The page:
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Double, double toil and trouble, fire burn and caldron bubble…

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The following is a guest post by Francisco Macías, Senior Legal Information Analyst.

Fillet of a fenny snake,
In the caldron boil and bake;
Eye of newt, and toe of frog,
Wool of bat, and tongue of dog,
Adder’s fork, and blind-worm’s sting,
Lizard’s leg, and owlet’s wing,—
from William Shakespeare’s Macbeth

Three witches standing around a boiling cauldron. (Library of Congress Prints & Photographs Division.)

If you’ve read my colleagues’ blog posts — Kelly Buchanan, Nathan Dorn, Claire Feikert-Ahalt, Hanibal Goitom, and David Mao, among others — you might think that we have a close relationship with the occult and esoteric. We have an interest because the law, which responds to all human concerns, definitely seems to be spellbound by these subjects.

Because today is Halloween (also Hallowe’en, and All-Hallows-Eve), I thought I would provide you with a little more on issues that may be related to the holiday. As part of the ever-present duality of “good” and “evil,” “trick-or-treating,” the common Halloween practice of asking for candies from door-to-door while donning a costume, seems to parallel a Hallowmas (All-Hallows-Day) tradition where “soulers” (children and poor people) begged for “soul cakes.”

Today, irrespective of one’s beliefs, Halloween is just another secular reason for merriment. Even UNICEF has joined in on the fun for a charitable cause. Although, Halloween is generally celebrated in countries that were/are British commonwealths, the allure of costumes and treats has bewitched and beguiled other cultures into joining in on the fun. Along with the aim of securing everyone’s fun and well-being come some norms—in order to keep all the ghouls and goblins out there in check.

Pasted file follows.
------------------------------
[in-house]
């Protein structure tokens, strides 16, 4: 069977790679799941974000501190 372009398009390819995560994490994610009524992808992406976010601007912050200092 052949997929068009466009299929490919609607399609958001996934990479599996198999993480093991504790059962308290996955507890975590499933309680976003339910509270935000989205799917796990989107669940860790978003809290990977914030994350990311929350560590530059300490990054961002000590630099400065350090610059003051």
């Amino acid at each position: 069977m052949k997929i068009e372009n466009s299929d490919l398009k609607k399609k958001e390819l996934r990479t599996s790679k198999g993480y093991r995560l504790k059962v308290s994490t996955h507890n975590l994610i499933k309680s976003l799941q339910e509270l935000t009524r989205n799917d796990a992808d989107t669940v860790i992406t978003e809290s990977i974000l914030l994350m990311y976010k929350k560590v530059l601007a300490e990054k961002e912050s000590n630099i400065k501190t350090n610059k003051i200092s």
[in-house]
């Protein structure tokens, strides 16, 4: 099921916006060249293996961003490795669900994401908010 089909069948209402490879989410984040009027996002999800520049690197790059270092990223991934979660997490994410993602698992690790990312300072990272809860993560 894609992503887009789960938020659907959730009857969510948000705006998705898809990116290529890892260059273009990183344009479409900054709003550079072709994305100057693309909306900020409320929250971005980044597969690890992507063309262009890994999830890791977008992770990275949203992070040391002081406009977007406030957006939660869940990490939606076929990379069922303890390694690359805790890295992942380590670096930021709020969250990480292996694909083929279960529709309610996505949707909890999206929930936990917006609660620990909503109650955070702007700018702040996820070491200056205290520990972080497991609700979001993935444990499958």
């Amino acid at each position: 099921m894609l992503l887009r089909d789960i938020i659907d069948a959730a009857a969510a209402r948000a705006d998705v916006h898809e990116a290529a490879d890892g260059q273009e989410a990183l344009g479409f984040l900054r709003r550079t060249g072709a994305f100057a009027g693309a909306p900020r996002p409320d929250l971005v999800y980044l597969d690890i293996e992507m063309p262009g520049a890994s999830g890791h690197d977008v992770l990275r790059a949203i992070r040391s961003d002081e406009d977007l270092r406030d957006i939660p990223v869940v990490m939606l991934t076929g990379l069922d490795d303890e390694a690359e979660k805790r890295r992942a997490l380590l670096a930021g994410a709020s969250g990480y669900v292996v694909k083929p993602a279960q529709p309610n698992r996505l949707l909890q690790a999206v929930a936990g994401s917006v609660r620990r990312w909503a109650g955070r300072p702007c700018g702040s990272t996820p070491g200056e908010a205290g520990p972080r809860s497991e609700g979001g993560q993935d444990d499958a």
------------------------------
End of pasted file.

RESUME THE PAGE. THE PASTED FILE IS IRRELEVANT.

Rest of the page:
Title page and last page of Strange Phenomena of New England in the 17th Century. (Library of Congress Prints & Photographs Division.)

Below is a jack-o-lantern full of related U.S. laws. Keep in mind that some of these laws stem from the particular histories of these jurisdictions and aren’t necessarily the result of Halloween practices. In addition, many of these laws are related to the wearing of masks while committing a crime.

  • California — California Penal Code § 185. It shall be unlawful for any person to wear any mask, false whiskers, or any personal disguise…in the commission of a public offense.
  • Washington, D.C. D.C. Code § 22-3312.03. Offenses related to wearing hoods or masks.
  • Florida—Florida Stat. § 876.13 outlines the offense of wearing a mask, hood, or other device on public property. Its applicability at Florida Stat 876.155.
  • Georgia Ga. Code § 16-11-38. A person is guilty of a misdemeanor when he wears a mask, hood, or device…. However, an exception is provided for wearing a traditional holiday costume on the occasion of the holiday.
  • Michigan Michigan Penal Code § 750.396. Wearing mask or face covering device for the purpose of facilitating the commission of a crime is an offense.
  • New York State — New York Penal Code § 240.35 defines “loitering,” in the context of masks and disguises. There have been interesting arguments concerning this law in connection with the recent “occupy” Wall Street protests.
  • North CarolinaN.C. Gen. Stat. § 14-12.7 defines the offense of wearing of masks and hoods on public ways. N.C. Gen. Stat. § 14-12.8 defines the offense of wearing of masks and hoods on public property.
  • VirginiaVa. Code § 8.2-422 states the prohibition of wearing of masks in certain places, but provides an exception for wearing traditional holiday costumes.
  • West Virginia— W. Va. Code § 61-6-22 defines the offense of wearing masks, hoods or face coverings, but provides an exception for wearing a traditional holiday costume.

Some cities, like Rehoboth Beach, Delaware, have very specific regulations concerning the time and date for celebrating Halloween. It bears stating that “when in Hörselberg, do as the witches.”

For those of you with children looking for a fun book to read, here’s a personal favorite from my days as the librarian at Travis Elementary in Harlingen, TexasCinderhazel by Deborah Nourse Lattimore.  For those of you doing the monster mash tonight, have a safe and happy Halloween!

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